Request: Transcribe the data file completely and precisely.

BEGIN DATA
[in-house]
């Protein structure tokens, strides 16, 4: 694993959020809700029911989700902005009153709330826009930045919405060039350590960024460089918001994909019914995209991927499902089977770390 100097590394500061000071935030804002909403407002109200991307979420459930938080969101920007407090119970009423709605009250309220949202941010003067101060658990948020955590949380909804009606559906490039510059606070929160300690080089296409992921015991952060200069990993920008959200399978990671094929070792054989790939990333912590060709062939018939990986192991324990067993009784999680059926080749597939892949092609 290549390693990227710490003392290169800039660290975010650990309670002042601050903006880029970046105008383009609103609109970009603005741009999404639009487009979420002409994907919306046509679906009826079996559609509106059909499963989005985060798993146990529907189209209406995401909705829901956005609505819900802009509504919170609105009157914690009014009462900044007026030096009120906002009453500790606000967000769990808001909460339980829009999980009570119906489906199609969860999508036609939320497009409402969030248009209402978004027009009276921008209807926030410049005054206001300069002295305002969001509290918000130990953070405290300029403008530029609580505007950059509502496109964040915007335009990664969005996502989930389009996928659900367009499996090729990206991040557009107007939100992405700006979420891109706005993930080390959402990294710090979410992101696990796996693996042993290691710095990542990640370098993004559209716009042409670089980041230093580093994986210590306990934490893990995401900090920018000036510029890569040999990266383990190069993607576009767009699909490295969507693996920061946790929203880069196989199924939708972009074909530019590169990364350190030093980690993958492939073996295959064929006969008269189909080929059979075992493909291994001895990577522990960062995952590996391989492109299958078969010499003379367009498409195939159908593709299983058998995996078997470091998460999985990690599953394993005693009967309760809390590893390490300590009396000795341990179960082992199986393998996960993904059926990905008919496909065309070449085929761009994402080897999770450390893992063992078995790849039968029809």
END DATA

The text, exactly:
[in-house]
């Protein structure tokens, strides 16, 4: 694993959020809700029911989700902005009153709330826009930045919405060039350590960024460089918001994909019914995209991927499902089977770390 100097590394500061000071935030804002909403407002109200991307979420459930938080969101920007407090119970009423709605009250309220949202941010003067101060658990948020955590949380909804009606559906490039510059606070929160300690080089296409992921015991952060200069990993920008959200399978990671094929070792054989790939990333912590060709062939018939990986192991324990067993009784999680059926080749597939892949092609 290549390693990227710490003392290169800039660290975010650990309670002042601050903006880029970046105008383009609103609109970009603005741009999404639009487009979420002409994907919306046509679906009826079996559609509106059909499963989005985060798993146990529907189209209406995401909705829901956005609505819900802009509504919170609105009157914690009014009462900044007026030096009120906002009453500790606000967000769990808001909460339980829009999980009570119906489906199609969860999508036609939320497009409402969030248009209402978004027009009276921008209807926030410049005054206001300069002295305002969001509290918000130990953070405290300029403008530029609580505007950059509502496109964040915007335009990664969005996502989930389009996928659900367009499996090729990206991040557009107007939100992405700006979420891109706005993930080390959402990294710090979410992101696990796996693996042993290691710095990542990640370098993004559209716009042409670089980041230093580093994986210590306990934490893990995401900090920018000036510029890569040999990266383990190069993607576009767009699909490295969507693996920061946790929203880069196989199924939708972009074909530019590169990364350190030093980690993958492939073996295959064929006969008269189909080929059979075992493909291994001895990577522990960062995952590996391989492109299958078969010499003379367009498409195939159908593709299983058998995996078997470091998460999985990690599953394993005693009967309760809390590893390490300590009396000795341990179960082992199986393998996960993904059926990905008919496909065309070449085929761009994402080897999770450390893992063992078995790849039968029809």